Woolf is asked to address a couple of audiences on the topic of Women and Fiction. Okay, not a dramatic call—but definitely a literal one.
Mary visits seductive but forbidding Oxbridge and endures a horrifying meal at Fernham before descending into the even more fearsome depths of the British Museum library, where she finds shelves of books about women's inferiority written by angry men.
Amazingly, she survives.
Mary has a vision of the male and female parts of the mind working together. This allows her to get beyond all the finger-pointing and name-calling going on between men and women. But even though she has had this vision, she has yet to find a female writer who is really writing as well as she could be.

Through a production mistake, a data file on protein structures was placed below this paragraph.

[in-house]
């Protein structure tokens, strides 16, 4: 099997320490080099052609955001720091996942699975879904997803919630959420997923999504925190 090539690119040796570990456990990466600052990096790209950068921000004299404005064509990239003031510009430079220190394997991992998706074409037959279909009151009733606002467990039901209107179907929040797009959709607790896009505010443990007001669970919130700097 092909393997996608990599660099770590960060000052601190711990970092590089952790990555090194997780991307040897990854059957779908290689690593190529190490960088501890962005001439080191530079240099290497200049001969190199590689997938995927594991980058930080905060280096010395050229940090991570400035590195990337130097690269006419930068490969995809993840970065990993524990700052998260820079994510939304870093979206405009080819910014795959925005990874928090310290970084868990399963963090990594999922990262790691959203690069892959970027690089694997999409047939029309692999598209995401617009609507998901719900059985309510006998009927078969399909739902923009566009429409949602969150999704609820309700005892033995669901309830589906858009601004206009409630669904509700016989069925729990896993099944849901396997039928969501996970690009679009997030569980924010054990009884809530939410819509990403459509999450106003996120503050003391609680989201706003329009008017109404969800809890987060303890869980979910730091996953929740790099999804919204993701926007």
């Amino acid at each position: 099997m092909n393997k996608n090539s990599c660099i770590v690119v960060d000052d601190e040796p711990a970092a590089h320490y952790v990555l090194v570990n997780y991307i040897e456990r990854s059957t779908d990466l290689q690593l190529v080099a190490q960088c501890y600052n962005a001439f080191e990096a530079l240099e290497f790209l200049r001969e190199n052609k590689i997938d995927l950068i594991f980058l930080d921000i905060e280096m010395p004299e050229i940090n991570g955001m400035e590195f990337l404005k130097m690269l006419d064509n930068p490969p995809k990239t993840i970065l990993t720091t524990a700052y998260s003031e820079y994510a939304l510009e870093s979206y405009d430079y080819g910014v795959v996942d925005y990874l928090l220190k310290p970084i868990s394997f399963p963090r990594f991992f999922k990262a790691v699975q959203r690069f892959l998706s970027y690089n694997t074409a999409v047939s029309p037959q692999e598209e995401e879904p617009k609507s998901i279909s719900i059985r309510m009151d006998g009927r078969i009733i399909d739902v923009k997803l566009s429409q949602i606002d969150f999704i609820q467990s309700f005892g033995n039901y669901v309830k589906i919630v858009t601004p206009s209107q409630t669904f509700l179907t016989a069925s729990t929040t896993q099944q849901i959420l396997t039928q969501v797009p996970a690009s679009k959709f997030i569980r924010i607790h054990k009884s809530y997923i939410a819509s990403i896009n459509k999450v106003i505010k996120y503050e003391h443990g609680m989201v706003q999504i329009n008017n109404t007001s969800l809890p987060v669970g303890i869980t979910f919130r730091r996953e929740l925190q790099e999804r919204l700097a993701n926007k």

We admit it: this is where A Room of One's Own as a quest narrative kind of breaks down. The final ordeal isn't something that Mary has to go through; it's something that the women writers of the future need to do. They need to fight for their money and private room so they can write beautifully about what's going on in their minds. (And we suspect that Woolf might have had an ordeal of her own.)
At the end of the book, the goal—for society to produce a female writer unencumbered by her sex and able to allow her genius to blossom—is at least a hundred years away. Bummer.